Manchester Centre for Youth Studies: where the young are seen and heard

An interdisciplinary centre at Manchester Metropolitan University builds its research around listening to the next generation

March 19, 2015

Source: Alamy

All-embracing: no one will be left out at Manchester Centre for Youth Studies

“Our underlying objective is to include young people in everything we do,” says Hannah Smithson, reader in criminology at Manchester Metropolitan University. She is one of three directors of the Manchester Centre for Youth Studies, which launched last June with a Question Time-style event as part of the Manchester Children’s Book Festival.

The panel included academics, the police and crime commissioner for Greater Manchester, the head of the Manchester Secondary Pupil Referral Unit and a writer on gender issues. All were quizzed by around 45 local young people on issues of pressing concern to them, including education, employment, voting and democracy. The launch was followed up, late last year, with Contesting Youth, a series of talks and events designed to illuminate the complexities of young people’s lives and the historical roots of attitudes that denigrate or ignore their needs.

Although the directors of the Manchester Centre for Youth Studies come from different disciplines, all of them work within the Faculty of Humanities, Languages and Social Science. Each is now conducting a major piece of research for the centre.

Smithson is working on a project funded by the Youth Justice Board on the resettlement of young people released from custody. Co-director Melanie Tebbutt, a professor of history, secured support from the Arts and Humanities Research Council for Passions of Youth, a public engagement initiative designed to “contest negative stereotypes and assumptions frequently made about young, working-class men”, partly by bringing them together with an older generation so that they can “create their own stories and images about how the leisure lives of working-class young people in Manchester and Salford have changed since the Second World War”.

The centre’s third director, Rob Drummond, a lecturer in linguistics, recently secured an award from the Leverhulme Trust to look at “the language being used by young people in inner-city Manchester”, the wider development of “what might be called ‘Multicultural Urban British English’”, and its significance in the process of identity formation among adolescents.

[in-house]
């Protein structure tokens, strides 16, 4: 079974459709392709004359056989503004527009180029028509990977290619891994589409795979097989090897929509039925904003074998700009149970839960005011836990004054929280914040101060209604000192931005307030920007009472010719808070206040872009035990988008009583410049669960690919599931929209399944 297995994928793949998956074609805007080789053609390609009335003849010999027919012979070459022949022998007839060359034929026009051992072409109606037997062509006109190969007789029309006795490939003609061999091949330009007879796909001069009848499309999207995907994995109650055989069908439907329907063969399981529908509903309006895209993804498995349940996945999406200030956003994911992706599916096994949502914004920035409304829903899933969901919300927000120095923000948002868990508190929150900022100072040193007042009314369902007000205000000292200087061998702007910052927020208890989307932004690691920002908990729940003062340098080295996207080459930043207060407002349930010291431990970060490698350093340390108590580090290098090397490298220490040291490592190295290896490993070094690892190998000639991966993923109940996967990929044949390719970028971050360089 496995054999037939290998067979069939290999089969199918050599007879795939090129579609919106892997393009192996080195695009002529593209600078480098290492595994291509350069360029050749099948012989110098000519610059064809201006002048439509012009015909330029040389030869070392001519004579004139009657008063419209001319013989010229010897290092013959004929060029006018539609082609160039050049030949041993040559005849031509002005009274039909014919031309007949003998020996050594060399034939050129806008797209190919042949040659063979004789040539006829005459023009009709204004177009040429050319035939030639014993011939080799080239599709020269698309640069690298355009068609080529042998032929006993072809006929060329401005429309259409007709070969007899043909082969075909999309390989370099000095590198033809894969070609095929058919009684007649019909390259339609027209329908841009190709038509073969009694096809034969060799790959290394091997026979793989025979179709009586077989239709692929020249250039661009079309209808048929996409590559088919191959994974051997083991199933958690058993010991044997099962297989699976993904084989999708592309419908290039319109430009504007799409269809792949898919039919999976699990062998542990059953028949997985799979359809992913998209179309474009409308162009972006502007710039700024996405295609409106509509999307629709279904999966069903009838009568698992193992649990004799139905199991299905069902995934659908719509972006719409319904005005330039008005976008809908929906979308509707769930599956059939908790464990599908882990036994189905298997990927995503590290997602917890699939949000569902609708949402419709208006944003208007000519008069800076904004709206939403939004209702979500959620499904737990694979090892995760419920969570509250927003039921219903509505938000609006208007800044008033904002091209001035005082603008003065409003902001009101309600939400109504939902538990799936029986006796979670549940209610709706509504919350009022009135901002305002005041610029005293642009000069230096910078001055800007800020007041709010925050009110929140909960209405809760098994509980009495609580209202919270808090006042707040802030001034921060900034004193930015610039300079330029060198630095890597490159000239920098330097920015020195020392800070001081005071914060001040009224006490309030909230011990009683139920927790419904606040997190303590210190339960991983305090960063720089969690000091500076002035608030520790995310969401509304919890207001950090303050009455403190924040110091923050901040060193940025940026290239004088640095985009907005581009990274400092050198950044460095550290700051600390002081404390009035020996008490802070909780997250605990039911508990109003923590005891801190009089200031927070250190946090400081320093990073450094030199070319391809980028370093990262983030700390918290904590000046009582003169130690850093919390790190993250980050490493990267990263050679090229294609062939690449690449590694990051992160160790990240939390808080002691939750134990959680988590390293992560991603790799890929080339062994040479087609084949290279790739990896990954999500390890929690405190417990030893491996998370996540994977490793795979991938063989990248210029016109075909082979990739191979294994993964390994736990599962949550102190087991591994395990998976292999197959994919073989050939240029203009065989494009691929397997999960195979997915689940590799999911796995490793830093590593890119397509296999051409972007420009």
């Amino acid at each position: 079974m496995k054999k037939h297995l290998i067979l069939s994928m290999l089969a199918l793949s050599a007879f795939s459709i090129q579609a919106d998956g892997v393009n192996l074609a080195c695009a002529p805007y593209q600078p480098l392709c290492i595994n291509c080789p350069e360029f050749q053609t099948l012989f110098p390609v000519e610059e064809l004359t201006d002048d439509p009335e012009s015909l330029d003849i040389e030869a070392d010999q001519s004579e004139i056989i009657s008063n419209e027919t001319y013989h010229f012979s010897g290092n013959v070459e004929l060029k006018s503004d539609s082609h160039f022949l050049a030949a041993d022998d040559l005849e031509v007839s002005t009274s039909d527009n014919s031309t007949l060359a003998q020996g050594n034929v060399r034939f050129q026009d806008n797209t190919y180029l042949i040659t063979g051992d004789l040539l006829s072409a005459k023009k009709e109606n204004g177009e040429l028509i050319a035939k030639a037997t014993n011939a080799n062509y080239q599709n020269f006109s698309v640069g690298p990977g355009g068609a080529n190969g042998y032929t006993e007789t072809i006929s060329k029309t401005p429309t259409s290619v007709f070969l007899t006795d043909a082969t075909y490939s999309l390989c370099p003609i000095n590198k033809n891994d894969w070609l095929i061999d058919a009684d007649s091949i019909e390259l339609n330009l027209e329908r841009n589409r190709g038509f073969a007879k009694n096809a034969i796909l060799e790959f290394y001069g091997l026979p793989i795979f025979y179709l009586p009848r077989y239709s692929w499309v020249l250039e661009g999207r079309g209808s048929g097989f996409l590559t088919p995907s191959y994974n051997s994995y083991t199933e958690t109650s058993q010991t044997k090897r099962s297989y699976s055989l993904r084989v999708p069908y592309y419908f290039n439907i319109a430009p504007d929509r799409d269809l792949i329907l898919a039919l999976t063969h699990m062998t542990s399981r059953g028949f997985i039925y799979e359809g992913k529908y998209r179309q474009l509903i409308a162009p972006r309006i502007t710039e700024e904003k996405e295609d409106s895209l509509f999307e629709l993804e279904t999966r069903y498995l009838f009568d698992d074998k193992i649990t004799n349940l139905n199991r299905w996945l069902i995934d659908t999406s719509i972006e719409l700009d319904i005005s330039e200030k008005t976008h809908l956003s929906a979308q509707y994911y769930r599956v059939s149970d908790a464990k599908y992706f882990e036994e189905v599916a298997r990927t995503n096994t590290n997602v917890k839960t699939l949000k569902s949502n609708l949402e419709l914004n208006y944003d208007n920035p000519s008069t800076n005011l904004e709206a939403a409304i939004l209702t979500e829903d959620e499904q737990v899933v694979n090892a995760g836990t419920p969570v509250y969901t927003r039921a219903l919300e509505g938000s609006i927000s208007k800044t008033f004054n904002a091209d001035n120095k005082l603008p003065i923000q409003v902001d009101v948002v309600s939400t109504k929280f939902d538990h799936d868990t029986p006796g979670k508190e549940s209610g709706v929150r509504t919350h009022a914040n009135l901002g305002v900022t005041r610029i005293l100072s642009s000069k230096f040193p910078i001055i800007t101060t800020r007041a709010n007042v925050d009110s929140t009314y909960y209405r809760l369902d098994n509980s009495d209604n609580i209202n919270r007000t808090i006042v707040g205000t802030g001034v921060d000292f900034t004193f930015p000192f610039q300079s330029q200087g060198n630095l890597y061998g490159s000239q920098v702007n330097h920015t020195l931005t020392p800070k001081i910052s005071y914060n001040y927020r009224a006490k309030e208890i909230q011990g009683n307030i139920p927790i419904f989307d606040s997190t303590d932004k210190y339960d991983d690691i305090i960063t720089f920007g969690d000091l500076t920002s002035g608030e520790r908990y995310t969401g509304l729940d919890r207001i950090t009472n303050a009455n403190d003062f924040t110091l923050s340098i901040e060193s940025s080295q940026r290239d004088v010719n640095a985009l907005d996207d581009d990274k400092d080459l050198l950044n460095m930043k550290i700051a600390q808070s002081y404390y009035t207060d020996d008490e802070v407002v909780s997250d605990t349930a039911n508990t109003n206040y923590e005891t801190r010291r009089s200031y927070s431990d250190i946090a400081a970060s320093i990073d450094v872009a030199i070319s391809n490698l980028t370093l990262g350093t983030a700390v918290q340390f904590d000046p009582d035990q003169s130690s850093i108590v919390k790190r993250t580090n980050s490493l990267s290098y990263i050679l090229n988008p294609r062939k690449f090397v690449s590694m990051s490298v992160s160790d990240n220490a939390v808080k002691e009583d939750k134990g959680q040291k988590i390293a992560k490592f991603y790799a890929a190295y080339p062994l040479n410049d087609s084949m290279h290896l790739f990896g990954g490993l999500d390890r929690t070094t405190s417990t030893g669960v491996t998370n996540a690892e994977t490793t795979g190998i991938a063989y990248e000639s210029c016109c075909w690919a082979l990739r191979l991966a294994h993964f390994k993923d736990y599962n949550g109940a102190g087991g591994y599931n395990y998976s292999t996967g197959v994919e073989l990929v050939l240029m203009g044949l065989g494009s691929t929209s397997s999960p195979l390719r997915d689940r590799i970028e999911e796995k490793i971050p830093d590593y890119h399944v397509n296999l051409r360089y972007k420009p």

Although the centre is located in the department of sociology, it has a network of member academics spanning every faculty except science and engineering, opening up the possibility of research projects devoted to fashion, sport, film, young people’s participation in and experience of domestic violence, and a range of other topics.

Such projects, it is hoped, will help the centre to achieve its broad vision of “enabling and creating youth-informed, youth-led research which will positively impact on young people’s lives and increase academic understanding”, with “young people” defined as those who are roughly between the ages of 14 and 25.

In order to develop what Smithson calls “the co-creation of research with young people”, the centre is opening up its website to bloggers and already communicates actively through a newsletter and via Twitter. It has also made a point of asking youth organisations what kind of research they would find useful. Alongside predictable concerns with education and employment, gender and disability, this consultation process has turned up some more unexpected topics, such as whether restorative justice is appropriate for young people and whether “looked-after” children in care require different approaches from the justice system.

Although it is still less than a year old, the centre has several important events in the pipeline and is also putting in bids for further major research projects. In June it is holding a one-day workshop, Young Voices: The Active Engagement of Young People, as part of this year’s Manchester Children’s Book Festival. It is also supporting a wider Manchester Met conference, Being Young during World War One, in November. Meanwhile, Smithson has submitted a proposal to the Europe Horizon 2020 fund for a project entitled “Young people as a driver of social change”, and another to the Economic and Social Research Council, “The centrality of employment for vulnerable and marginalised young people”.

Almost every area of policymaking has different and often neglected dimensions when looked at through the eyes of young people, so Smithson has also put in a proposal to the ESRC for a seminar series called Youth in Crisis, addressing everything from education and employment to consumption, crime and deviance, and media representations.

Her goal is to “involve young people as active participants, give a platform to their voices and experiences. They need a voice in policy, since it is only by knowing what they want that policymakers can formulate youth-relevant policies and legislation. That is a key element of the philosophy of the centre.”

In numbers

14-25 – the age cohort that is the focus of the centre’s research

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